MIM Entry: 176797
*176797 ZINC FINGER- AND BTB DOMAIN-CONTAINING PROTEIN 16; ZBTB16
;;ZINC FINGER PROTEIN 145; ZNF145;;
PROMYELOCYTIC LEUKEMIA ZINC FINGER; PLZF
PLZF/RARA FUSION GENE, INCLUDED
Chen et al. (1993) identified the PLZF gene on chromosome 11 as the
fusion partner of the retinoic acid receptor-alpha gene (RARA; 180240)
on chromosome 17 in a Chinese patient with acute promyelocytic leukemia
(APL; 612376) and a translocation t(11;17)(q23;21). Chen et al. (1993)
described the PLZF gene.
Reid et al. (1995) showed that murine PLZF is expressed at highest
levels in undifferentiated, multipotential hematopoietic progenitor
cells and its expression declines as cells become more mature and
committed to various hematopoietic lineages. In the human there is a
lack of PLZF protein expression in mature peripheral blood mononuclear
cells and high PLZF levels in the nuclei of CD34+ human bone marrow
progenitor cells. Unlike many transcription factors, PLZF protein in
these cells shows a distinct punctate distribution, suggesting its
compartmentalization in the nucleus.
Zhang et al. (1999) identified at least 4 alternative splicings (AS-I,
-II, -III, and -IV) within exon 1 of the PLZF gene. AS-I was detected in
most tissues tested, whereas AS-II, -III, and -IV were present in the
stomach, testis, and heart, respectively. Although splicing donor and
acceptor signals at exon-intron boundaries for AS-I and exons 1-6 were
classic (gt-ag), AS-II, -III, and -IV had atypical splicing sites. These
alternative splicings, nevertheless, maintained the open reading frame
and may encode isoforms with absence of important functional domains. In
mRNA species without AS-I, there is a relatively long 5-prime UTR of 6.0
kb. Zhang et al. (1999) determined that PLZF is a well-conserved gene
from C. elegans to human. PLZF paralogous sequences are found in the
human genome. The presence of 2 MLL/PLZF-like alignments on human
chromosomes 11q23 and 19 suggests a syntenic replication during
Kang et al. (2003) found that endogenous PLZF in a human promyelocytic
cell line was modified by conjugation with SUMO1 (601912) and that PLZF
colocalized with SUMO1 in the nucleus of transfected human embryonic
kidney cells. Site-directed mutagenesis identified lys242 in
transcriptional repression domain-2 as the site of PLZF sumoylation.
Reporter gene assays suggested that SUMO1 modification of lys242 was
required for transcriptional repression by PLZF, and electrophoretic
mobility shift assays showed sumoylation increased the DNA-binding
activity of PLZF. PLZF-mediated regulation of the cell cycle and
transcriptional repression of the cyclin A2 gene (CCNA2; 123835) were
also dependent on sumoylation of PLZF on lys242.
Ikeda et al. (2005) found that PLZF was 1 of 24 genes upregulated during
osteoblastic differentiation of cultured OPLL (602475) ligament cells.
PLZF was highly expressed during osteoblastic differentiation in all
ligament and mesenchymal stem cells examined. Silencing of the PLZF gene
by small interfering RNA in human and mouse mesenchymal stem cells
reduced expression of osteoblast-specific genes, such as alkaline
phosphatase (ALPL; 171760), collagen 1A1 (COL1A1; 120150), Cbfa1 (RUNX2;
600211), and osteocalcin (BGLAP; 112260). PLZF expression was unaffected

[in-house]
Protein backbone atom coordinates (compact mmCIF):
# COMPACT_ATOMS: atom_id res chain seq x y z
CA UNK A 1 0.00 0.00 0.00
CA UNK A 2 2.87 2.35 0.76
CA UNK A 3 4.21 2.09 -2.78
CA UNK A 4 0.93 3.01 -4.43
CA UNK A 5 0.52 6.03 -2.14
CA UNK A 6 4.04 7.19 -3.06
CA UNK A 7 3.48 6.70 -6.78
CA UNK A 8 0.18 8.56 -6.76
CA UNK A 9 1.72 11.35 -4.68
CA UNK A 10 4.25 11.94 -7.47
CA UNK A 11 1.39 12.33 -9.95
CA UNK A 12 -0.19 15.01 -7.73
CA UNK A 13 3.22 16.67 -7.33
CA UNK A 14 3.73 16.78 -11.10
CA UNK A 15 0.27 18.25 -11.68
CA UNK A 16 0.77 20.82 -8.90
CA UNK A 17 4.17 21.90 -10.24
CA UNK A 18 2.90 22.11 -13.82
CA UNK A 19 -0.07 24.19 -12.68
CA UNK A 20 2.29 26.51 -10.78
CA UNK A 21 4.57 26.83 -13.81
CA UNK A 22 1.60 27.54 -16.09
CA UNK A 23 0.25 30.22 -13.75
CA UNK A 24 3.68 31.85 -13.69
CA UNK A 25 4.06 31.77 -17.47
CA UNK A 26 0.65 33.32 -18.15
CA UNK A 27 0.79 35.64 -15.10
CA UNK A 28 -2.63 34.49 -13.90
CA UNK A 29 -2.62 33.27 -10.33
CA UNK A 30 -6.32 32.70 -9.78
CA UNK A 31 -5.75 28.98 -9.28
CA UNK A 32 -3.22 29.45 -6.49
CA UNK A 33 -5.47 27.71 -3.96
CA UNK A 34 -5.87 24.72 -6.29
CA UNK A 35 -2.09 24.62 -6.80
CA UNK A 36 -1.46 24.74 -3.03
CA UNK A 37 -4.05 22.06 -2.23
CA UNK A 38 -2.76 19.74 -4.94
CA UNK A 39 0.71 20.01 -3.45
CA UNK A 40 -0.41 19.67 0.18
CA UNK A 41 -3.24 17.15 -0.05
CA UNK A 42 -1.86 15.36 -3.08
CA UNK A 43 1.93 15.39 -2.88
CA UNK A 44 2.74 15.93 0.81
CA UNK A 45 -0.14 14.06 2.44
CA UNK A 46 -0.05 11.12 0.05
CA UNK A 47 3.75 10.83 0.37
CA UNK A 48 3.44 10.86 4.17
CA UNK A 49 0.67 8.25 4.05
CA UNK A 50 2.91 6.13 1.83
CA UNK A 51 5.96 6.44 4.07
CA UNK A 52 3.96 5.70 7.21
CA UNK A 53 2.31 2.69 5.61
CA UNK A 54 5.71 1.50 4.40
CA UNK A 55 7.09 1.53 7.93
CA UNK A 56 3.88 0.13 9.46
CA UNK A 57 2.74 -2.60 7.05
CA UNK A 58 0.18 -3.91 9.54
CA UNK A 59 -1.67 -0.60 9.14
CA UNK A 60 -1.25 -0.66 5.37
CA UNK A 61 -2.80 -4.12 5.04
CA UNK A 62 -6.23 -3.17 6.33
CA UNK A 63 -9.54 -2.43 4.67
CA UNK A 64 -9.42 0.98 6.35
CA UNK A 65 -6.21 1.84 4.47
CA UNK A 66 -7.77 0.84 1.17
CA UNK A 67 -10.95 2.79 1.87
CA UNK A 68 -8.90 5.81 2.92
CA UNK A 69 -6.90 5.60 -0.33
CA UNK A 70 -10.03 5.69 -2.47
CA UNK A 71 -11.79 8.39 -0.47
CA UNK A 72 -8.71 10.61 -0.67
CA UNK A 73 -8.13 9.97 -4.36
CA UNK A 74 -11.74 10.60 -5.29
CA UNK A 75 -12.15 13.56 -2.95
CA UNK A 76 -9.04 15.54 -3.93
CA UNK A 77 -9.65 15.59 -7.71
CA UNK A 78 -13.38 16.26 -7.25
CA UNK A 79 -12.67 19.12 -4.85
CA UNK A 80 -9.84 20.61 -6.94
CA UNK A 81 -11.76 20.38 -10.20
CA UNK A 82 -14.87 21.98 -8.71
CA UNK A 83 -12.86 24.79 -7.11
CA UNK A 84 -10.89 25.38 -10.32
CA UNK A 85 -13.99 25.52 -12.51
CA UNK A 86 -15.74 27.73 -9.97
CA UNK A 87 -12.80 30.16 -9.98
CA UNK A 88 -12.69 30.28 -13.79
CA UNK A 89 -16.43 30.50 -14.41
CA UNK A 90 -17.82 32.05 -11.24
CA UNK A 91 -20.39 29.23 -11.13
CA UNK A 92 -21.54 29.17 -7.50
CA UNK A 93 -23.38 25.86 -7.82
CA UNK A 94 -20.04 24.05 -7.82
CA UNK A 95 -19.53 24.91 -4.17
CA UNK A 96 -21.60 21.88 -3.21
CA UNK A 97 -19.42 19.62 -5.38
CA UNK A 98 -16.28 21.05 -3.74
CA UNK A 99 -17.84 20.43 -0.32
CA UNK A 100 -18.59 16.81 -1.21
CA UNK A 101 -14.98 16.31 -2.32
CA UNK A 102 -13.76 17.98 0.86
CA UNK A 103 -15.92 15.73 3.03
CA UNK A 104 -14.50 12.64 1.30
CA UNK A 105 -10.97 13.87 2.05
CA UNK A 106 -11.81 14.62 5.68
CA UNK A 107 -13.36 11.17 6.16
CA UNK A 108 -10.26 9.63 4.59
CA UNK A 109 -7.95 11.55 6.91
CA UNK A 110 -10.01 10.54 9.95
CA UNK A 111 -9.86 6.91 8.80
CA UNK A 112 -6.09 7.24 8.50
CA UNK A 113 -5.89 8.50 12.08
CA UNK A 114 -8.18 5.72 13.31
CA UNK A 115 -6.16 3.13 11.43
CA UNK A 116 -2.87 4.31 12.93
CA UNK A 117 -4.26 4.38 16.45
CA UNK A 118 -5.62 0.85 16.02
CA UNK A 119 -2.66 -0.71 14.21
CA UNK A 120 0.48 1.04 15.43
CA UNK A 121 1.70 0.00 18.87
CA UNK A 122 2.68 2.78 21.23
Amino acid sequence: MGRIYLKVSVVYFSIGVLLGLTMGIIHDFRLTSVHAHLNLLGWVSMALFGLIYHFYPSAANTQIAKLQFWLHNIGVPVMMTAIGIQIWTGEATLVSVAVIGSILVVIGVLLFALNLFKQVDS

by the addition of BMP2 (112261), and BMP2 expression was not affected
by PLZF expression. In a mouse mesenchymal cell line, overexpression of
PLZF increased expression of Cbfa1 and Col1a1; on the other hand, CBFA1
overexpression did not affect expression of Plzf. Ikeda et al. (2005)
concluded that PLZF plays a role in early osteoblastic differentiation
and is an upstream regulator of CBFA1.
Using yeast 2-hybrid analysis and protein pull-down assays, Rho et al.
(2006) showed that PLZF interacted with the CCS3 isoform of EEF1A1
(130590). Mutation analysis revealed that repressor domain-2 and the
zinc finger domain of PLZF were required for the interaction. CCS3 was
required for the transcriptional effects of PLZF in reporter gene
Tissing et al. (2007) found that 8 hours of prednisolone treatment
altered expression of 51 genes in leukemic cells from children with
precursor-B- or T-acute lymphoblastic leukemia compared with nonexposed
cells. The 3 most highly upregulated genes were FKBP5 (602623), ZBTB16,
and TXNIP (606599), which were upregulated 35.4-, 8.8-, and 3.7-fold,
Using microarray analysis, Good and Tangye (2007) showed that naive
splenic B cells expressed higher levels of transcription factors KLF4
(602253), KLF9 (602902), and PZLF compared with memory B cells.
Activation of naive B cells through CD40 (109535) and B-cell receptor
downregulated expression of these cellular quiescence-associated
transcription factors. Overexpression of KLF4, KLF9, and PZLF in memory
B cells delayed their entry into cell division and proliferation. Good
and Tangye (2007) concluded that memory B cells undergo a rewiring
process that results in a significantly reduced activation threshold
compared with naive B cells, allowing them to enter division more
quickly, to differentiate into Ig-secreting plasma cells, and to more
rapidly produce antibodies.
- PLZF/RARA Fusion Protein
Chen et al. (1994) cloned cDNAs encoding PLZF-RARA chimeric proteins and
studied their transactivating activities. A 'dominant-negative' effect
was observed when PLZF-RARA fusion proteins were cotransfected with
vectors expressing RARA and retinoid X receptor alpha (RXRA; 180245).
These abnormal transactivation properties observed in retinoic
acid-sensitive myeloid cells strongly implicated the fusion proteins in
the molecular pathogenesis of acute promyelocytic leukemia (APL;
Lin et al. (1998) reported that the association of PLZF-RAR-alpha and
PML-RAR-alpha (see 102578) with the histone deacetylase complex (see
605164) helps to determine both the development of APL and the ability
of patients to respond to retinoids. Consistent with these observations,
inhibitors of histone deacetylase dramatically potentiate
retinoid-induced differentiation of retinoic acid-sensitive, and restore
retinoid responses of retinoic acid-resistant, APL cell lines. Lin et
al. (1998) concluded that oncogenic retinoic acid receptors mediate
leukemogenesis through aberrant chromatin acetylation, and that
pharmacologic manipulation of nuclear receptor cofactors may be a useful
approach in the treatment of human disease.
Grignani et al. (1998) demonstrated that both PML-RAR-alpha and
PLZF-RAR-alpha fusion proteins recruit the nuclear corepressor (NCOR;
see 600849)-histone deacetylase complex through the RAR-alpha CoR box.